More Legal Trouble for Cops in George Floyd Case

Federal grand jury indicts Derek Chauvin, 3 others on civil rights charges
By Newser Editors and Wire Services
Posted May 7, 2021 9:21 AM CDT
More Legal Trouble for Cops in George Floyd Case
In this May 25, 2020, file image from surveillance video, Minneapolis police Officers from left, Tou Thao, Derek Chauvin, J. Alexander Kueng, and Thomas Lane are seen attempting to take George Floyd into custody in Minneapolis, Minn.   (Court TV via AP, Pool, File)

A federal grand jury has indicted the four former Minneapolis police officers involved in George Floyd’s arrest and death, accusing them of violating the Black man’s constitutional rights as he was restrained face-down on the pavement and gasping for air, according to indictments unsealed Friday. The three-count indictment names Derek Chauvin, Thomas Lane, J. Alexander Kueng, and Tou Thao, per the AP. Specifically, Chauvin, Thao, and Kueng are charged with violating Floyd’s right to be free from unreasonable seizure and excessive force. And all four officers are charged for their failure to provide Floyd with medical care. Chauvin was also charged in a second indictment, stemming from the arrest and neck restraint of a 14-year-old boy in 2017.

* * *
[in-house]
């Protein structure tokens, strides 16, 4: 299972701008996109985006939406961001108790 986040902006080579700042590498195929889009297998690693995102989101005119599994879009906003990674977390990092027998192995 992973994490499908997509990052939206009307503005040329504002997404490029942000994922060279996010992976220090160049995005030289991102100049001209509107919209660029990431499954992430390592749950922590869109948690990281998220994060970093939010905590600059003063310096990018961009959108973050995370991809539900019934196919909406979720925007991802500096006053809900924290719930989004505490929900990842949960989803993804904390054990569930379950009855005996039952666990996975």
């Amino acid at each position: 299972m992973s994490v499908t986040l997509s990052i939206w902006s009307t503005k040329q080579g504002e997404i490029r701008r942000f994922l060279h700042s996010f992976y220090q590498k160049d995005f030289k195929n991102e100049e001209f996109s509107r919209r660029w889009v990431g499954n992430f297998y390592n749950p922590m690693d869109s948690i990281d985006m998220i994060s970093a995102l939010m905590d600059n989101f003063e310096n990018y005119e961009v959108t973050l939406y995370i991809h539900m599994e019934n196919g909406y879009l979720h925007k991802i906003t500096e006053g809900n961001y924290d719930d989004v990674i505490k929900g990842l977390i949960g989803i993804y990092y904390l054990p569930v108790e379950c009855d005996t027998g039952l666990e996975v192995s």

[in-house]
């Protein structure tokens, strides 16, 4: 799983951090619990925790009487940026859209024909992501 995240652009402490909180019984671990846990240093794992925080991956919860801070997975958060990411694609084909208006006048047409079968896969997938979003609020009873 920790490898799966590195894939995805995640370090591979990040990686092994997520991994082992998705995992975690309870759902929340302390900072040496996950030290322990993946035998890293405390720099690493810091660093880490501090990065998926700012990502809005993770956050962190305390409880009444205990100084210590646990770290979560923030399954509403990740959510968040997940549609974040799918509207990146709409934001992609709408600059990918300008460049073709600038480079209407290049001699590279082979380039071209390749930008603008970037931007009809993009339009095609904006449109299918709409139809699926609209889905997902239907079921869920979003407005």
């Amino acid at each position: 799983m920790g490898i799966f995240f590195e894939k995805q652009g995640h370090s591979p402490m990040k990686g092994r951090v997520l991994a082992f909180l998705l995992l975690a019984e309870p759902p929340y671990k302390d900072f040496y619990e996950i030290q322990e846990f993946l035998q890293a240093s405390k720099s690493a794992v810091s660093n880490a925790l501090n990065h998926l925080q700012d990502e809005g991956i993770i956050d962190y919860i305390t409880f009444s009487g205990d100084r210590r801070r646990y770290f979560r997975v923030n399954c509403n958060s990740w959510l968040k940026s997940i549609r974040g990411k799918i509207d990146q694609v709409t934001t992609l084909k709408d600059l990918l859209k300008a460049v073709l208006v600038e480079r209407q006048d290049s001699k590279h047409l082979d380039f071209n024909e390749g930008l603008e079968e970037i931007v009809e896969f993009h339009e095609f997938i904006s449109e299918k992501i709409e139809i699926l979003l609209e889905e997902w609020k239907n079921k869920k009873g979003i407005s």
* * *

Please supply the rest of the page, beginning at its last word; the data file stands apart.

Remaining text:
Lane, Thao, and Kueng appeared via videoconference in US District Court in Minneapolis. Chauvin, who was convicted last month on state charges of murder and manslaughter in Floyd’s death and awaits sentencing, was not part of the court appearance. The other three former officers face a state trial in August, and they are free on bond. They were allowed to remain free after Friday's federal court appearance. The new federal indictments could mean more high-profile trials, per Axios. Floyd, 46, died May 25 after Chauvin pinned him to the ground with a knee on his neck, even as Floyd said he couldn’t breathe. Kueng and Lane also helped restrain Floyd—state prosecutors have said Kueng knelt on Floyd’s back and Lane held down Floyd’s legs. State prosecutors say Thao held back bystanders and kept them from intervening during the 9 1/2-minute restraint.

(More George Floyd stories.)

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